Exploring the neuroscience of yoga and meditation

The large conference room in UBC’s Abdul Ladha Student Science Centre was full well before the event began. Organizing members of the UBC Yoga Club squeezed in more chairs and encouraged guests to sit on the unused couches in the overhanging gallery above. Still, more people arrived. Perhaps some were convinced to attend by the promise of free tea and sushi, but most have come to listen to Dr. Marlon Danilewitz — a resident in UBC’s psychiatry department — speak about the effects of yoga on the physiology of the brain.

Yoga has its roots in Hinduism and combines mental, physical and spiritual practices. The word yoga is derived from the Sanskrit yuj, which means “to unite.” In its long and complex history, it has taken many different forms, and is a wide and varied concept. The same is true of meditation.

Danilewitz opened the lecture with a brief group meditation session. In combination with the two further meditation interludes, the audience is provided with an introduction to the three categories of meditation — focused attention, open monitoring and meditation of compassion. Danilewitz couples the practical aspect with scientific theory. With a self-described “deep and abiding passion” for yoga, he is interested in understanding how the movement and breathing patterns stimulate the brain, and affect the person practicing. 

Danilewitz is involved as a researcher with the Non-Invasive Neurostimulation Therapies Laboratory (NINET), and is researching the intersection of brain stimulation techniques as well as meditation and yoga.

“I’d been involved with research in each separate area previously, and I think we’ve seen that both brain stimulation techniques and yoga and meditation have both interesting impacts and prominent impacts on the brain and neurophysiology,” he said. “We were interested specifically in how they might synergistically work together to kind of co-prime each other.”

The study uses transcranial direct current stimulation which delivers consistent low currents to specific brain areas through electrodes. As a technique, it is easy to use.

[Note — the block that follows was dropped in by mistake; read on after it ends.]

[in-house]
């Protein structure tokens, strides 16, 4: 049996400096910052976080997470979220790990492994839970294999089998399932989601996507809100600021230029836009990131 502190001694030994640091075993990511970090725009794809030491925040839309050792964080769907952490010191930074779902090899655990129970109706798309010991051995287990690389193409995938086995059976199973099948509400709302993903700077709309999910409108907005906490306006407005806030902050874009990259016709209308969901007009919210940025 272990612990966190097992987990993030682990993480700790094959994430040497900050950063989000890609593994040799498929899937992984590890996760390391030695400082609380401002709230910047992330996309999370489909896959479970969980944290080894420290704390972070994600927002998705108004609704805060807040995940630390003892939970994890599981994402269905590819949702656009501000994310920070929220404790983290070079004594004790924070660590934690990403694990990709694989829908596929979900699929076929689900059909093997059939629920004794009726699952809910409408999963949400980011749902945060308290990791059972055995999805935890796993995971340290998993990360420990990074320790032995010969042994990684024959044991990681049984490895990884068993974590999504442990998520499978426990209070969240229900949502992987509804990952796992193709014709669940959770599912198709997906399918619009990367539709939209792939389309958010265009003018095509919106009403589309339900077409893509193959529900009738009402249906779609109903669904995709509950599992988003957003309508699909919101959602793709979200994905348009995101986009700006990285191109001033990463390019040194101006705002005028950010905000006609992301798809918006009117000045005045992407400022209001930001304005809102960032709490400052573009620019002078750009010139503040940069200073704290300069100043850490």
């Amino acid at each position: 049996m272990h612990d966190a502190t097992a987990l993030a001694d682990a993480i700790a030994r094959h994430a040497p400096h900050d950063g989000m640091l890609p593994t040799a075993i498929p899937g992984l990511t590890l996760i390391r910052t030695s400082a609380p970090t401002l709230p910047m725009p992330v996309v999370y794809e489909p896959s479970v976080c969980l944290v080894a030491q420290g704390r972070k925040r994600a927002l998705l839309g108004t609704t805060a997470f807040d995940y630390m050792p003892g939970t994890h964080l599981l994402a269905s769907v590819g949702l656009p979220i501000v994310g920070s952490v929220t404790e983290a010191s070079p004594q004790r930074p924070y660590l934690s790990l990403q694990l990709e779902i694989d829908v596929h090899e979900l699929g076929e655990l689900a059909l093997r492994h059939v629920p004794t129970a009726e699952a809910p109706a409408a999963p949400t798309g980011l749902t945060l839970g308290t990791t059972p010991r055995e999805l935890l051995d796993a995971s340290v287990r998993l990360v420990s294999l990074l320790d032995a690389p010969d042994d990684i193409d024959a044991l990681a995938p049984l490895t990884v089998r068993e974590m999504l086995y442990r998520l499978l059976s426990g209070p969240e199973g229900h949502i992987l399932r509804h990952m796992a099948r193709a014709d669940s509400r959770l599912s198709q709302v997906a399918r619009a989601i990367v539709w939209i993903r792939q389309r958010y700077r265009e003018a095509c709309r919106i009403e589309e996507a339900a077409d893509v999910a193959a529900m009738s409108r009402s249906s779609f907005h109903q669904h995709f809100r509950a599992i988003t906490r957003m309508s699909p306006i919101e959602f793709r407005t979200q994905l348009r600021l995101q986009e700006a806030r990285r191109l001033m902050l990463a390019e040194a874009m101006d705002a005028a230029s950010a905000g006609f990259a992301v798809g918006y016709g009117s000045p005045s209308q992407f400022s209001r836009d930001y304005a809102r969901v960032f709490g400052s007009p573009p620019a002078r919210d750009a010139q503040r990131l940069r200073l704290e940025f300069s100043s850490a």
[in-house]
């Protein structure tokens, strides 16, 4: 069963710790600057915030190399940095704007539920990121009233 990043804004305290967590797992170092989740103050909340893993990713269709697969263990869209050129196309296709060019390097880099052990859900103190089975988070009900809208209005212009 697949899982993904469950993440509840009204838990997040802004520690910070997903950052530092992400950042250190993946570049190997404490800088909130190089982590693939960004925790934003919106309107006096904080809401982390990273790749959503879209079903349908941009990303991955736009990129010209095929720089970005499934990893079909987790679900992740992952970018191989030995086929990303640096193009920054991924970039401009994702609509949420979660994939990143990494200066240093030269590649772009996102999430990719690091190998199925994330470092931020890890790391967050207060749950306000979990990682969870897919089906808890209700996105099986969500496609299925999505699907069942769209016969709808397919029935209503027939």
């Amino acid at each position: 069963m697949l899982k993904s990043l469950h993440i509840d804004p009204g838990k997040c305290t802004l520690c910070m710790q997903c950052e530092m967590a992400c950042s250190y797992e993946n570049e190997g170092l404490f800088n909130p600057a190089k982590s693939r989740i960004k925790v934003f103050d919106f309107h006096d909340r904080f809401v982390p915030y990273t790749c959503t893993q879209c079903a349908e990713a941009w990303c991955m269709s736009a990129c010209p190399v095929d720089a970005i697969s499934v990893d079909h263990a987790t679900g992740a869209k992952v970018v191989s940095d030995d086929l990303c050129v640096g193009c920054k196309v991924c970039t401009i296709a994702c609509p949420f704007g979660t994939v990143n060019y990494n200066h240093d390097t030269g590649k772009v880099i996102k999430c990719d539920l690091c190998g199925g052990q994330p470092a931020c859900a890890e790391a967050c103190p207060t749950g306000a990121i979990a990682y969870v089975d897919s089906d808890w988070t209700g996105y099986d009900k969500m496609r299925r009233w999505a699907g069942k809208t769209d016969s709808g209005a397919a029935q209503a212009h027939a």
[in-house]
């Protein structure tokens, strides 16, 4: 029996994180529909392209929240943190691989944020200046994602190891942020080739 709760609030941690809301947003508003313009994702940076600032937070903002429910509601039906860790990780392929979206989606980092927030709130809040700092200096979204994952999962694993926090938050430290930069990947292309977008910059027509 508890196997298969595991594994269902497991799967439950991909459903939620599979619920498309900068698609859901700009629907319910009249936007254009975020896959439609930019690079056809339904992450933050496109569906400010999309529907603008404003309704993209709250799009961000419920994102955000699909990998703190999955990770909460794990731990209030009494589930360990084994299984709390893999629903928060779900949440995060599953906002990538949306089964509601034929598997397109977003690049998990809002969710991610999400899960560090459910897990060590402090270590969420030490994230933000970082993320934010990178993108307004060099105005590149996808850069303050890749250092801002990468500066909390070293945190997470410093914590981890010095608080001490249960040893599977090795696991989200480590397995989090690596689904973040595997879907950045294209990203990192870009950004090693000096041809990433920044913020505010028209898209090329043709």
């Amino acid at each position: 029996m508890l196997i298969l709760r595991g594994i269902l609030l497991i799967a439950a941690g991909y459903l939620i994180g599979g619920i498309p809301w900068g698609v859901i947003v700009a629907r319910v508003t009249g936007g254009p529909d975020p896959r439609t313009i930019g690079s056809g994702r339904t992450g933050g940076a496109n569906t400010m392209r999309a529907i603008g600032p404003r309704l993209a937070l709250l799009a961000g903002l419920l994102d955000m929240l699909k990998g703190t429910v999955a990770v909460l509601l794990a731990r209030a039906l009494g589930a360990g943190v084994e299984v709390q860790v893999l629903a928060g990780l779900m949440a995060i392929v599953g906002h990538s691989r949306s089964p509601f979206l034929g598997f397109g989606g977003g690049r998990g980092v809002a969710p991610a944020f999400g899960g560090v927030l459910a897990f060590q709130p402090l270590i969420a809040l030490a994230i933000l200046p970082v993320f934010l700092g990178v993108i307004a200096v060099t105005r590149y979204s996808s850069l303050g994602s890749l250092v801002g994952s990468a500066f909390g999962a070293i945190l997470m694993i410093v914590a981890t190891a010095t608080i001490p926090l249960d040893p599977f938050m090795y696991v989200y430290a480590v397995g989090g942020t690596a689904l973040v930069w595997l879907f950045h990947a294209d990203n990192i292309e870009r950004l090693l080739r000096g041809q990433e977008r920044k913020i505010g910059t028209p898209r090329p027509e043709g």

“We’ve already enrolled a number of participants so far. We have some preliminary results,” said Danilewitz . He cannot share any initial findings yet, because the research is still blinded.

Past studies — like this one, this one and this one — have investigated how the mind and the body are each influenced by the other, or how yoga and meditation channel that connection.

According to Danilewitz, meditation increases the connection of the lateral prefrontal cortex to the insula and amygdala, which increases the rational process over emotional reactions like fear or anxiety. As a result, yoga could build an increased ability to tolerate pain for longer periods of time. In addition, it might have important implications for mental health and emotional well-being.

Despite this, there are still many gaps in this particular field of research. Danilewitz acknowledged a chicken-and-egg problem — do people who practice meditation and/or yoga regularly do so because their brains are already wired differently, or does yoga have direct neurophysiological impacts? 

Past studies have been small, sometimes with limited rigour and have not been able to fully take in the scope of yoga and meditation which are diverse. As such, there is still much research to be done. 

Danilewitz feels it is important that students have shown such interest to know more about their passions. Exploring the practice of yoga through neuroscience research offers a perspective to do just that.